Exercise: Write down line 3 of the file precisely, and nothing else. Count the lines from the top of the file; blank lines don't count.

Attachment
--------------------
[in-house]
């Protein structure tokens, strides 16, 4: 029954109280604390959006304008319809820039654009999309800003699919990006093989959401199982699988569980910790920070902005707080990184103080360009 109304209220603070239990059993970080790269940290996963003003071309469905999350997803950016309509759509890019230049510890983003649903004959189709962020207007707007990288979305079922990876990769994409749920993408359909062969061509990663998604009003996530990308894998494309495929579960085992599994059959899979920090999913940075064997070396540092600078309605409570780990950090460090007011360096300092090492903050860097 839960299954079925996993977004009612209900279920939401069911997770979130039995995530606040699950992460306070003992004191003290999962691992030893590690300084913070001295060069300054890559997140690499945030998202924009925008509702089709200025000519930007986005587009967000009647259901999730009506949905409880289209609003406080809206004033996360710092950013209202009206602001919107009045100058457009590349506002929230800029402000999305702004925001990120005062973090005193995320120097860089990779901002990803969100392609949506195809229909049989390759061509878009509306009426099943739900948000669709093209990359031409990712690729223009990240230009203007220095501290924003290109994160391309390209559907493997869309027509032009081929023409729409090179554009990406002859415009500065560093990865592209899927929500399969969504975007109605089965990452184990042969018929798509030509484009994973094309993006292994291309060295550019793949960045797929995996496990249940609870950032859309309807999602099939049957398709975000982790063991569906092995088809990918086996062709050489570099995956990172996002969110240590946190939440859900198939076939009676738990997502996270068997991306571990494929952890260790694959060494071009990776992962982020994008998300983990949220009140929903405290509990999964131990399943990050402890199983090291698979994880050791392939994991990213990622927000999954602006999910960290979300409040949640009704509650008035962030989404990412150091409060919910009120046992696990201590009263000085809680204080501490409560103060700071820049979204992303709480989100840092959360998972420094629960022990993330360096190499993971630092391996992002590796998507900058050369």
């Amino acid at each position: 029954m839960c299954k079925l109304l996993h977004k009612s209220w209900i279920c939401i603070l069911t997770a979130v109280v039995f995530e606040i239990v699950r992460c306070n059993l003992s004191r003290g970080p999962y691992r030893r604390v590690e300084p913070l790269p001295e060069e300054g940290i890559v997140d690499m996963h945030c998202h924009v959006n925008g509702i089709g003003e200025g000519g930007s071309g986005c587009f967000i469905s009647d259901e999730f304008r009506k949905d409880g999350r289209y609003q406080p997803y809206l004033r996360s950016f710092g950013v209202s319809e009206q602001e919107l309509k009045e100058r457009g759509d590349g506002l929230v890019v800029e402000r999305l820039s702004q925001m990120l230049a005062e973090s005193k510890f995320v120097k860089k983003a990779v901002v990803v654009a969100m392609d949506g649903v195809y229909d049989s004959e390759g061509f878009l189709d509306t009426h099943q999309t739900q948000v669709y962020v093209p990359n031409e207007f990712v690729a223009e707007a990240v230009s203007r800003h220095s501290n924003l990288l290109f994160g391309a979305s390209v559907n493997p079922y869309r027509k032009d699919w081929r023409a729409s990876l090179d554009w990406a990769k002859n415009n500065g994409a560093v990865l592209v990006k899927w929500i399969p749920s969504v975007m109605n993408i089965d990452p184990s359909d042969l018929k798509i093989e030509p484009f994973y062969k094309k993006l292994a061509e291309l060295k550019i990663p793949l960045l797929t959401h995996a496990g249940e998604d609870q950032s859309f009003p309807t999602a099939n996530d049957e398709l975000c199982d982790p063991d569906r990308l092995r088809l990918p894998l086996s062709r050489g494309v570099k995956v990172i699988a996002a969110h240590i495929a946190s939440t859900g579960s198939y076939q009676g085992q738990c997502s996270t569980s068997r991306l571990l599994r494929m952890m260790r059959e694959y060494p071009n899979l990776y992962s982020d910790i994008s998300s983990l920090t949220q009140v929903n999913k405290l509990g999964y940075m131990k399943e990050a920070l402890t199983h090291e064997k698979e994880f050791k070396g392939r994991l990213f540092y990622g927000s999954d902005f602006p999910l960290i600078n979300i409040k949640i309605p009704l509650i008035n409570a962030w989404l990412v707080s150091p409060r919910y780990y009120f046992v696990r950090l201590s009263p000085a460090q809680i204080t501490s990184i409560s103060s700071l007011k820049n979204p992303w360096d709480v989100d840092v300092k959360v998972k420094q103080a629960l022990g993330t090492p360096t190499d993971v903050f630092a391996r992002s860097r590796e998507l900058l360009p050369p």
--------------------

């Amino acid at each position: 029954m839960c299954k079925l109304l996993h977004k009612s209220w209900i279920c939401i603070l069911t997770a979130v109280v039995f995530e606040i239990v699950r992460c306070n059993l003992s004191r003290g970080p999962y691992r030893r604390v590690e300084p913070l790269p001295e060069e300054g940290i890559v997140d690499m996963h945030c998202h924009v959006n925008g509702i089709g003003e200025g000519g930007s071309g986005c587009f967000i469905s009647d259901e999730f304008r009506k949905d409880g999350r289209y609003q406080p997803y809206l004033r996360s950016f710092g950013v209202s319809e009206q602001e919107l309509k009045e100058r457009g759509d590349g506002l929230v890019v800029e402000r999305l820039s702004q925001m990120l230049a005062e973090s005193k510890f995320v120097k860089k983003a990779v901002v990803v654009a969100m392609d949506g649903v195809y229909d049989s004959e390759g061509f878009l189709d509306t009426h099943q999309t739900q948000v669709y962020v093209p990359n031409e207007f990712v690729a223009e707007a990240v230009s203007r800003h220095s501290n924003l990288l290109f994160g391309a979305s390209v559907n493997p079922y869309r027509k032009d699919w081929r023409a729409s990876l090179d554009w990406a990769k002859n415009n500065g994409a560093v990865l592209v990006k899927w929500i399969p749920s969504v975007m109605n993408i089965d990452p184990s359909d042969l018929k798509i093989e030509p484009f994973y062969k094309k993006l292994a061509e291309l060295k550019i990663p793949l960045l797929t959401h995996a496990g249940e998604d609870q950032s859309f009003p309807t999602a099939n996530d049957e398709l975000c199982d982790p063991d569906r990308l092995r088809l990918p894998l086996s062709r050489g494309v570099k995956v990172i699988a996002a969110h240590i495929a946190s939440t859900g579960s198939y076939q009676g085992q738990c997502s996270t569980s068997r991306l571990l599994r494929m952890m260790r059959e694959y060494p071009n899979l990776y992962s982020d910790i994008s998300s983990l920090t949220q009140v929903n999913k405290l509990g999964y940075m131990k399943e990050a920070l402890t199983h090291e064997k698979e994880f050791k070396g392939r994991l990213f540092y990622g927000s999954d902005f602006p999910l960290i600078n979300i409040k949640i309605p009704l509650i008035n409570a962030w989404l990412v707080s150091p409060r919910y780990y009120f046992v696990r950090l201590s009263p000085a460090q809680i204080t501490s990184i409560s103060s700071l007011k820049n979204p992303w360096d709480v989100d840092v300092k959360v998972k420094q103080a629960l022990g993330t090492p360096t190499d993971v903050f630092a391996r992002s860097r590796e998507l900058l360009p050369p």